Interview: Michelle Goodall on Planning ‘Moral Marketing’ Campaigns
By Gemma JoyceFeb 18
Published April 11th 2014
If your brand’s identity is based on an aura of prestige, impeccable service and exclusivity, how do you maintain that quality in the recent era of social networking?
Many luxury brands have a nagging fear when they think about this question: what if it cheapens your prestige?
When Brandwatch was founded six or so years ago, the luxury industry showed little interest monitoring their social buzz.
Heck, most didn’t even have a social media presence!
Executives saw it as “not very useful”, “risky” or even “a threat”. “Luxury and social media are incompatible”, they said.
This might not sound so surprising to you. After all, luxury is often created by scarcity, exclusivity in sales, and by distance between a brand and its customers.
Social media, on the other hand, is all about reaching the biggest audience possible. It embraces diversity, gives individuals a voice, and allows them to connect, interact and share their experiences with any brand or person anywhere in the world; at no cost.
In fact, today’s digital generation expect brands to respond to queries instantaneously.
Such personal dialogue is problematic for your high-end brand, because the more you engage, the more you risk losing your mysterious image in the eyes of your customers, right?
You’re making a mistake. At the very least, you’re missing out on a massive opportunity to learn everything there’s to know about your customers. Luxury and social media can indeed go hand in hand.
Reports suggest that high-end consumers are far more likely to communicate via social media than non-high-end consumers and luxury brands need to target them accordingly.
In particular, affluent 98% of consumers (with an income of <$250,000) who plan to buy luxury products use digital platforms to communicate, with 71% of specifically using social media.
Social media acts as an amplifier for message. Carefully monitoring and analyzing those conversations gives your luxury brands the chance to gain deeper insights into what your customers like – and dislike – and who’s talking about your brand.
What are their interests and professions? Where do they live? Why do they care about you?
It allows you to better understand the topics of conversation among specific segments of the audience for improved targeting.
If you’re launching a new luxury product, analyzing social media conversations should be on top of your marketing plan as it’s trackable, measurable and actionable. Social media for luxury brands can provide beneficial, important and rich insights.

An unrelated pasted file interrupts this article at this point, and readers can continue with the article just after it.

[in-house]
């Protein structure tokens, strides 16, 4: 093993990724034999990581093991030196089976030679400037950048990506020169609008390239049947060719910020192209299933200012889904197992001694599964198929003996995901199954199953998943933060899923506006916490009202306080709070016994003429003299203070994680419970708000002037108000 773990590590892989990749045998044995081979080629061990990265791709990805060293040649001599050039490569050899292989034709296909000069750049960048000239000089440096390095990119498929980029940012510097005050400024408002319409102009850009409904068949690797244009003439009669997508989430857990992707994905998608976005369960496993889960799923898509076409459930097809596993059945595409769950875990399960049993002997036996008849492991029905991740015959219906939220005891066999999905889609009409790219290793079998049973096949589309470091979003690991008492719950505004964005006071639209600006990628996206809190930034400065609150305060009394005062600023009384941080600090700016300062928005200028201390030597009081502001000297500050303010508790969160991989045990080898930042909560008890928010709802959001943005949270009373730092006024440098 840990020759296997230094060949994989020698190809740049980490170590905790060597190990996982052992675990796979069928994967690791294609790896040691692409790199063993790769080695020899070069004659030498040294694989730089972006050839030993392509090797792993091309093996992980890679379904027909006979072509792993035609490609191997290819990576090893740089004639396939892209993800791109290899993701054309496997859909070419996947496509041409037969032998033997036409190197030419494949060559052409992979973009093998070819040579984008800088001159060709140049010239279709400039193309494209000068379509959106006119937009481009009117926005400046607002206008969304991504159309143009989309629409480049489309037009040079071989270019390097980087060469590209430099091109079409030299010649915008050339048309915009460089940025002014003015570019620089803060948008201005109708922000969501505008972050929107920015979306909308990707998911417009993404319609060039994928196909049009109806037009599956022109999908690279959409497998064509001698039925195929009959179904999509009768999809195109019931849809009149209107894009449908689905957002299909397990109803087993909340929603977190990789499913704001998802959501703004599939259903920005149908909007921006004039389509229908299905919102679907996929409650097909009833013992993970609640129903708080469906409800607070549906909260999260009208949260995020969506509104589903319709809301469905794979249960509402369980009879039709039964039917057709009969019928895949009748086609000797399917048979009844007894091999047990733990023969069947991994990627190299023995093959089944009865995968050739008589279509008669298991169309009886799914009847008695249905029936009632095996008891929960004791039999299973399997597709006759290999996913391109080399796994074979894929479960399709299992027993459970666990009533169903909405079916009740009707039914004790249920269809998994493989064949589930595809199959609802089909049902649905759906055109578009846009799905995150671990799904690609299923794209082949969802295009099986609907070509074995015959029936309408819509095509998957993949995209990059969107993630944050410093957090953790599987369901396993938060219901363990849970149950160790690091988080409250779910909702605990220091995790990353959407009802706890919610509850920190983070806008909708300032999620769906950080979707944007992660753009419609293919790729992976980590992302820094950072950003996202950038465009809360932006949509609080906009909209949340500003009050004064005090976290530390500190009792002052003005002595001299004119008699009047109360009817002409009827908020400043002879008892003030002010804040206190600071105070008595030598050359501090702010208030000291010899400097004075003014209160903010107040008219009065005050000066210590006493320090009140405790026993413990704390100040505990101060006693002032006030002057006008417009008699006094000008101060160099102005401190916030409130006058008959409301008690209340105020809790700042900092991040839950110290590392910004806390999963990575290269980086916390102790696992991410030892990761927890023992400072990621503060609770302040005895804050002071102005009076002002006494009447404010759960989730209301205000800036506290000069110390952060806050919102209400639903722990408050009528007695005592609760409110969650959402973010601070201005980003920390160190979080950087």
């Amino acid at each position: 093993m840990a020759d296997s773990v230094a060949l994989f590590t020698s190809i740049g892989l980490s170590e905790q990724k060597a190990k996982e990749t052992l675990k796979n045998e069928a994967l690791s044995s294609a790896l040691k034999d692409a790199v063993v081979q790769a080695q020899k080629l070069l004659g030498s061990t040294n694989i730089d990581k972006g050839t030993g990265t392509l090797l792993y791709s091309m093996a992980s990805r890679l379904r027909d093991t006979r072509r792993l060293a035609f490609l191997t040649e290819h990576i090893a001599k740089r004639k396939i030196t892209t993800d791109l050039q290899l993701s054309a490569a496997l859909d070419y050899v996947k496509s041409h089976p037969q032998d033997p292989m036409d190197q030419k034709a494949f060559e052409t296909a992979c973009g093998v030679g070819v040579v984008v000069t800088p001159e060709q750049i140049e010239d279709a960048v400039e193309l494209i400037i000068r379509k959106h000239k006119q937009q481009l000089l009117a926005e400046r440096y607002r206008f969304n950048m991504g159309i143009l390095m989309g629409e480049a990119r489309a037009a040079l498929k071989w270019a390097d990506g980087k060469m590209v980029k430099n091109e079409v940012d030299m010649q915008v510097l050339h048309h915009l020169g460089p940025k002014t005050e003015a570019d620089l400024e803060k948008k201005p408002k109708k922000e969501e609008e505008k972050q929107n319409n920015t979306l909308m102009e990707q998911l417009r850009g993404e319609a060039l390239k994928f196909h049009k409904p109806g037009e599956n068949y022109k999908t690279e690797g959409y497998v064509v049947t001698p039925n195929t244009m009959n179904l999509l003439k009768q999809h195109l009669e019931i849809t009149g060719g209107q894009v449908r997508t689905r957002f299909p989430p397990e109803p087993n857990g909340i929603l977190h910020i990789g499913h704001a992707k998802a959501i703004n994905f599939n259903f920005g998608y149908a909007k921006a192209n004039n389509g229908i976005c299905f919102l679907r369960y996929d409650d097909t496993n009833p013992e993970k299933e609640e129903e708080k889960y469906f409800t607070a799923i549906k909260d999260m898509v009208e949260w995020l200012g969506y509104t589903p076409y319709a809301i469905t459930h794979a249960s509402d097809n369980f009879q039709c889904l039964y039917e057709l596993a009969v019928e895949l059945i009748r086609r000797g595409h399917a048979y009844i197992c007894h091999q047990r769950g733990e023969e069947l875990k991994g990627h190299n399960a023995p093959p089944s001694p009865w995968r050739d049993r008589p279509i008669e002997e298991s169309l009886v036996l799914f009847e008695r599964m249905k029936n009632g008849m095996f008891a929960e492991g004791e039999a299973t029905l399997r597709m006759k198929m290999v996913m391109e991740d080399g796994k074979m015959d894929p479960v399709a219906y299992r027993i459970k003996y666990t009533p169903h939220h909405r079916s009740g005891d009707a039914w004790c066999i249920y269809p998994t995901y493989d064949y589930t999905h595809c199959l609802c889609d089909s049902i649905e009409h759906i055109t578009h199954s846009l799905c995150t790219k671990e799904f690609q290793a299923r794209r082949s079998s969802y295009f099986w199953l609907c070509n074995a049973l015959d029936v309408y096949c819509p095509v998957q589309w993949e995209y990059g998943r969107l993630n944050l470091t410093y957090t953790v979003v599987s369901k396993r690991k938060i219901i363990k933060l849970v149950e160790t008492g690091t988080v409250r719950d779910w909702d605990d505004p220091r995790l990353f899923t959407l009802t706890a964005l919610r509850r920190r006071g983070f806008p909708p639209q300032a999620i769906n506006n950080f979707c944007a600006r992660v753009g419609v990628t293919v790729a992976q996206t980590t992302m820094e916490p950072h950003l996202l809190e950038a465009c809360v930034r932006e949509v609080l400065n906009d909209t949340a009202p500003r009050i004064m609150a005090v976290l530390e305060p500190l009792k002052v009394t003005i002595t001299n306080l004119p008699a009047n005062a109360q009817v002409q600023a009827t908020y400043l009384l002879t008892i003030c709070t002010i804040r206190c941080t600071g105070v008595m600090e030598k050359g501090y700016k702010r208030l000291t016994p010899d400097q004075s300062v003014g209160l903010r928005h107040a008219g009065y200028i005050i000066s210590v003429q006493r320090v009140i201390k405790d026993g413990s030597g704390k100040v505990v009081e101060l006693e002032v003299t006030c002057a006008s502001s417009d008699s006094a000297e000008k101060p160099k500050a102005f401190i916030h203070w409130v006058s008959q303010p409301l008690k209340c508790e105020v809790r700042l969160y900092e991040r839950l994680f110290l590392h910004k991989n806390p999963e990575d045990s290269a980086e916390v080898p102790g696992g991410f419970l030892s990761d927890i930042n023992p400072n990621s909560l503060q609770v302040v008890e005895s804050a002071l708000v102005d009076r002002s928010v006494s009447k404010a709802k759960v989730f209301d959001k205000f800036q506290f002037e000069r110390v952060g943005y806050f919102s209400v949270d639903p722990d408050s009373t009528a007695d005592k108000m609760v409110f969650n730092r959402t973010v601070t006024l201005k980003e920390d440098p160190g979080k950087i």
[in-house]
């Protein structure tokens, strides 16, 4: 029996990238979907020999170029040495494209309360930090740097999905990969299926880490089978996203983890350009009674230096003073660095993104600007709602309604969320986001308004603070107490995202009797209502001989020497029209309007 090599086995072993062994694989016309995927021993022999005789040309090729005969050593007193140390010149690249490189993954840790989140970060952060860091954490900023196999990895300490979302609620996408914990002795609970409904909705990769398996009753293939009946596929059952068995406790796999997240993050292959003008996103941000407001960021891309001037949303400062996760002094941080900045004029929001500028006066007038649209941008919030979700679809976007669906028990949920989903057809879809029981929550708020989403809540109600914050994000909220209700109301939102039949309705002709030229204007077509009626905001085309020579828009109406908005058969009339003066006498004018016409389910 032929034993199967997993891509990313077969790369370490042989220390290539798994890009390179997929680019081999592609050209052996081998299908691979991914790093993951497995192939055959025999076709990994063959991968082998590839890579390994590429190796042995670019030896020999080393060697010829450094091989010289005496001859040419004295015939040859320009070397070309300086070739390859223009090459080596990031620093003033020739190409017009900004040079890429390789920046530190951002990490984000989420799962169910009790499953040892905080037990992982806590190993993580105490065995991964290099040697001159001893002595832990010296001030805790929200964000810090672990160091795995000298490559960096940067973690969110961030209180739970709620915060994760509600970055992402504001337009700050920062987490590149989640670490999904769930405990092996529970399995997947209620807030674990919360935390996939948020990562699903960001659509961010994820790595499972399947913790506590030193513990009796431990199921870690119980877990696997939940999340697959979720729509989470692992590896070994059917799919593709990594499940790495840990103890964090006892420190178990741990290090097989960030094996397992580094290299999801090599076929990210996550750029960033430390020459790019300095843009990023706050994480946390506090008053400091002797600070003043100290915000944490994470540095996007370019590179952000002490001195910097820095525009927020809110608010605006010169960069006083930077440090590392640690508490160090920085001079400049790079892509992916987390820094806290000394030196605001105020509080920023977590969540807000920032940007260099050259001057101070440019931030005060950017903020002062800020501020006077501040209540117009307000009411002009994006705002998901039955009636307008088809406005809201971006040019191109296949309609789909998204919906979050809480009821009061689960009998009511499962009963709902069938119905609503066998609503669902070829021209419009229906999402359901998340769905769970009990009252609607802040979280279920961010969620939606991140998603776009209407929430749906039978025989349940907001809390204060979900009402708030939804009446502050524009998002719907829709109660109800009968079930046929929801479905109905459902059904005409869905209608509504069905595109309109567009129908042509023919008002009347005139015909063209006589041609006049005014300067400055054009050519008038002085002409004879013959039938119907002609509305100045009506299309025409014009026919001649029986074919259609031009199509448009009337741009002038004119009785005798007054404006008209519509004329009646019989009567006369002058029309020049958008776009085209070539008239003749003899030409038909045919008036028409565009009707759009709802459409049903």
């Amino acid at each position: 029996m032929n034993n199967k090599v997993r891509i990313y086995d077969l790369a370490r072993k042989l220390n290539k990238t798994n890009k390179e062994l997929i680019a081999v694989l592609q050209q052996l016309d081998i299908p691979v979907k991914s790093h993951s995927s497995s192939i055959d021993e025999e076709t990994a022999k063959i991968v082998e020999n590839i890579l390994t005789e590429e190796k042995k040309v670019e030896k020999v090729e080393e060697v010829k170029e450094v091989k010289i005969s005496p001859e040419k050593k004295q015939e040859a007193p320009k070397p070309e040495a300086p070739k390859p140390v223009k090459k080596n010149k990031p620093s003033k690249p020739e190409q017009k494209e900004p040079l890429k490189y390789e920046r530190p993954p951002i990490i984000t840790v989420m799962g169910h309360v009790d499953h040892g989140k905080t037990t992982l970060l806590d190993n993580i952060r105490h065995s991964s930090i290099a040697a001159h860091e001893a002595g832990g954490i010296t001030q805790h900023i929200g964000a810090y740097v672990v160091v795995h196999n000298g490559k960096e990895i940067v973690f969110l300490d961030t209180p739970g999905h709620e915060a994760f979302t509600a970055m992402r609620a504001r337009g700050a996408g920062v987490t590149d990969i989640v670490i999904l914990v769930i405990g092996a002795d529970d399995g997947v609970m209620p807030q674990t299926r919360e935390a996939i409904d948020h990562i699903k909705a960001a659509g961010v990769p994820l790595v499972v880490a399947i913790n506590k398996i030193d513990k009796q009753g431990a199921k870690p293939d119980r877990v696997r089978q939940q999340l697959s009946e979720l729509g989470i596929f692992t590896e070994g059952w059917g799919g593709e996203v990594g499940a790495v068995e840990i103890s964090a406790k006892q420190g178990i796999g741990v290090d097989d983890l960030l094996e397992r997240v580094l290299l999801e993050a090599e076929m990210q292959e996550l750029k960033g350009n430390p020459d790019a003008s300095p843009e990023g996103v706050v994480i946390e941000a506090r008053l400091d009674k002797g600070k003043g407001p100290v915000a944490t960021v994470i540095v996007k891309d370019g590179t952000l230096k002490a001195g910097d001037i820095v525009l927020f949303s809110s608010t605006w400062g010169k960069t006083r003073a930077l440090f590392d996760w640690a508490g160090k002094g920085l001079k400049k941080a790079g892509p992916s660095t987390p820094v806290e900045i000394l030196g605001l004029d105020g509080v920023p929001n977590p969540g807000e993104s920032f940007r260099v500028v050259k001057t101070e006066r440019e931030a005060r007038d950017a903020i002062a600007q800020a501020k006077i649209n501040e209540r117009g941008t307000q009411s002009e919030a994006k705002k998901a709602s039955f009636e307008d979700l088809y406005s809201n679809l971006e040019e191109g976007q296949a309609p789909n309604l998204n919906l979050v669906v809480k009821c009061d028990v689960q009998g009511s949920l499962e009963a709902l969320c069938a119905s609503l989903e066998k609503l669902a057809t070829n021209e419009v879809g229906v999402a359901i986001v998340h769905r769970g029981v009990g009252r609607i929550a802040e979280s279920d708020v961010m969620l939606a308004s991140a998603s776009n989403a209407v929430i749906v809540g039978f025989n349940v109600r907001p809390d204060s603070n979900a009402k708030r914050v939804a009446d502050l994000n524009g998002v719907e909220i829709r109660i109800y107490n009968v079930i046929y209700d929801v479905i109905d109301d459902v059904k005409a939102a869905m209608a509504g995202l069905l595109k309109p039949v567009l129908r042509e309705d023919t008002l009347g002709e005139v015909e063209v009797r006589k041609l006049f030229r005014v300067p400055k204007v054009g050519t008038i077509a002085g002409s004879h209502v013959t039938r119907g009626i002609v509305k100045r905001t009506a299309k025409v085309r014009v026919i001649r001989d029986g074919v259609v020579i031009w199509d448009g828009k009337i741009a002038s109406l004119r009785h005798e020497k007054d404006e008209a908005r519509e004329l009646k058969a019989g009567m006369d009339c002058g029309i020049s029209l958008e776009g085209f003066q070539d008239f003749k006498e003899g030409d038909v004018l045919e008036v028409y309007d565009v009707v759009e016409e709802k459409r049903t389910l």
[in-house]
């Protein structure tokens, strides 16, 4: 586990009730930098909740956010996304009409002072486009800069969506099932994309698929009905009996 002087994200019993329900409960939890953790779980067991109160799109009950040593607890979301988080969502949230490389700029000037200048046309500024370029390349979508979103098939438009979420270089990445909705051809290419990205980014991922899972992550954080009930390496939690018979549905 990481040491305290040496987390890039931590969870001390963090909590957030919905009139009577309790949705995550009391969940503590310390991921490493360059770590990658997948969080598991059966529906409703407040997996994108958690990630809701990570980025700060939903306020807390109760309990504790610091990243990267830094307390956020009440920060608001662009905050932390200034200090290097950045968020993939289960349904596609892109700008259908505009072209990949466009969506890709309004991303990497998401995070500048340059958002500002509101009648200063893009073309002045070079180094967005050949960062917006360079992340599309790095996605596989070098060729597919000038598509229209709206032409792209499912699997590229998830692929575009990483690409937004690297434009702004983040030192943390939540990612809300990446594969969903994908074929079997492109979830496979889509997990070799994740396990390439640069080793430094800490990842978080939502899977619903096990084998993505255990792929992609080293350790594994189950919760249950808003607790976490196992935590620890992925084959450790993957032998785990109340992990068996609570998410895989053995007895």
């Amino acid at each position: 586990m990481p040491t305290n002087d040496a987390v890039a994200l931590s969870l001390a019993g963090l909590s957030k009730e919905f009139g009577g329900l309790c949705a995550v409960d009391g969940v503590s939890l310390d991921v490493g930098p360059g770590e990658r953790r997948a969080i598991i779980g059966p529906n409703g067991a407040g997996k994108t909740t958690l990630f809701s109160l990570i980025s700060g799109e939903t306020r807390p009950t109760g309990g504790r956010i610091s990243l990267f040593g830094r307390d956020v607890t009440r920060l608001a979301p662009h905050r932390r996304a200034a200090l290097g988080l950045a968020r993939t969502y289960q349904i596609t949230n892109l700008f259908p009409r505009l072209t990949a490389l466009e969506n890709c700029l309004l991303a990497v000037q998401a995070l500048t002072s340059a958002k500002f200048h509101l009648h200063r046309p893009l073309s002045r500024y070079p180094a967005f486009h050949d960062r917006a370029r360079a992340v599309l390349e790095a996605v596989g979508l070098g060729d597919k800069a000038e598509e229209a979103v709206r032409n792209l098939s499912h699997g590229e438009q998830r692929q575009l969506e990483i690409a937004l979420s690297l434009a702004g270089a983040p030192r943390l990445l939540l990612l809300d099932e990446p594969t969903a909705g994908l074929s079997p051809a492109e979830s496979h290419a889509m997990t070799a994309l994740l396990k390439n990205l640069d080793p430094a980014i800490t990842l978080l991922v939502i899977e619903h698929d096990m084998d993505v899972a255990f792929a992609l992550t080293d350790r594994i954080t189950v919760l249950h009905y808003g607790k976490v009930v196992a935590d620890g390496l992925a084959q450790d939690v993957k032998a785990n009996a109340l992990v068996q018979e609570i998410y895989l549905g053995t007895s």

Burberry’s digital offering has helped its retail revenue grow by 14 per cent to reach £528m over the last Christmas quarter.
A brand’s reputation is critical to its success, no matter which industry it operates in. For high-end brands in particular, unimpeachable reputation is key.
If it falls foul of scandals, corruption or any other crisis, it risks losing the brand’s goodwill, which may have taken decades to build.
Ignoring online uproar won’t make it go away.
Managing your reputation, both offline and online, must be an unfinished consideration and should be at center of your strategy.
Coach Leatherware, for instance, has seen an outpouring of negative feedback on social media for using animal fur in some of their products. Anti-fur campaigners took to Coach’s Facebook page with shocking images of caged animals.
Sometimes luxury brands don’t get that being present and accessible online doesn’t mean you have to be best buds with everyone.
You can be accessible but reserved, unique and calculated at the same time.
You can make the most of the social space without compromising your exclusivity.
Well Mercedes Benz, in that regard, has done an incredible job by creating a closed social network for Gen Y’ers.
GenerationBenz.com is an invite only forum where very few young customers can give personal feedback on vehicles.
Consumers turn to different platforms to complain, to get an expert opinion, to get support or to learn in general, and social influencers can help you satisfy each of these pursuits on different channels.
They assist you in spreading your brand’s core values.
The role of these social influencers has expanded online over the past few years, it’s essential for your brand to develop methods of vetting potential partnerships.
For example, Swarovski currently links with four international fashion blogger to advertise its jewelry spring collection, hence boost its global appeal.
My final advice for premium brands is only to select an approach that suits your brand DNA. Focus on your brand positioning at all times.
Don’t lower the bar by engaging with anyone online. Research the market, be selective, use an approach that favors exclusivity and invite in aspirational customers.
A bad idea, for example, would be to create contests or gimmicks on social media, as it opens the door to low-end bargain seekers. It degrades the brand’s unique positioning.
Luxury and social media aren’t mutually exclusive.
Premium brands should embrace social media in response to online crises, to further connect with their influencers, and to learn everything all about their customers. Luxury and social media can create vast opportunity if collaborated together.
And remember, social channels are open to everyone. If you’re not in those social communities, somebody else will, and they will represent the brand for you.